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August 29, 2012

Christian churches risk poisoning relations with Jews

Abraham Cooper and Yitzchok Adlerstein

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Protestant denominations have been gathering to set the moral compass for the future of their churches. They have been grappling with theological, ecological, social and geo-political challenges at their major conclaves.

And then there is the Holy Land.

While their co-religionists bleed in Syria and Nigeria and cower in fear in Egypt, Pakistan and Iran, some find solace in zeroing in only on the misdeeds – imaginary – of the Jewish state.

In York, The Church of England's General Synod recently voted to endorse the World Council of Churches' “Ecumenical Accompaniment Program.” This program, in partnership with anti-Israel groups that reject a two-state solution, issued a publication titled Chain Reaction, calling for sit-ins at Israeli embassies, hacking Israeli government websites, and supporting for the global Boycott, Divestment and Sanctions (BDS) campaign whose goal is eliminating the Jewish State.

The rhetoric showed raw contempt for Jews. Speakers complained of powerful Jewish lobbies, of too much Jewish influence. They criticized Jewish organizations for having the chutzpah to protest against their proposals, even as they trotted out marginal anti-Zionist parroting the extreme anti-Israel agenda.

Dr. John Dinnen waxed biblical, invoking the Jew who did not cross the road to help another human being in the story of the Good Samaritan. Today, he charged, “the Palestinians are being pushed over, while the Jews are quite powerful” before correcting himself and saying “Israelis” instead of “Jews.”

The Church of England co-mingled classic European anti-Semitism with a theologically wrapped extreme political anti-Israel campaign.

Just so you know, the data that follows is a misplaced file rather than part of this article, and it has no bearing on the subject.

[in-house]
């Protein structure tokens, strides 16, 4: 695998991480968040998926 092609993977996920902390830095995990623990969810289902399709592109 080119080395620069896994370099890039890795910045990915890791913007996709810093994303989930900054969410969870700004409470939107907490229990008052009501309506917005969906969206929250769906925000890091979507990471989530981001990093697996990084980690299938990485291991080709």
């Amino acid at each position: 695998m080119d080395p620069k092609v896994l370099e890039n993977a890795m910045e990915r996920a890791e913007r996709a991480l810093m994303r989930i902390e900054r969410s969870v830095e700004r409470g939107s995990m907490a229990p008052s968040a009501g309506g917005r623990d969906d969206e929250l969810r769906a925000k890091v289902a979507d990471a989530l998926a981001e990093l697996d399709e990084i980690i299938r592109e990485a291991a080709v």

But there were a few sane voices who would not be cowed. One church member revoked her monthly donation of ISO pounds that she had been remitting for two decades. “It is shameful that at a time when there are beheadings, forced female circumcision, intolerance, persecution and killing of Christians, destruction of churches and Christian graves, torture and murder throughout the vast majority of the remainder of the Middle East ... what exercises the mind of Dr. Dinnen and the Synod is ... Israel, the only democracy in the area; wrote Janet Brook in a letter to the Archbishop of Canterbury.

Meanwhile across The Pond, American churches chose a different path. Calls to divest from companies doing business with Israel - Caterpillar, Hewlett-Packard, and Motorola Solutions - were rejected. The rank and file saw through these measures as punitive and one-sided. Significantly, Presbyterians and Episcopalians voted to invest in Palestinian and Israeli ventures. They decided that improving the lot of people on the ground, not wallowing in harsh rhetoric, is the way to help foster Middle East peace.

Still extremists had their say. Their pro-BDS resolutions outraged the Jewish community and Christian supporters of Israel. Some demanded that Israel be labelled an “apartheid state” Other resolutions called for the embrace of the Kairos Palestine Document, which denigrates Jewish history in the Holy Land, coddles terrorism, promotes economic warfare against the Jewish state and blames Middle East woes exclusively on Israel. These resolutions failed, although Presbyterian Church U.S.A. passed a “propeace” resolution to boycott dates and cosmetics originating Israeli settlements.

One can argue that events in the region from the installation of a Muslim Brotherhood president in Egypt, the brutal bloodletting in Syria, to Iran's double threat of terrorism and nuclearization, will supersede any measures by Protestant denominations.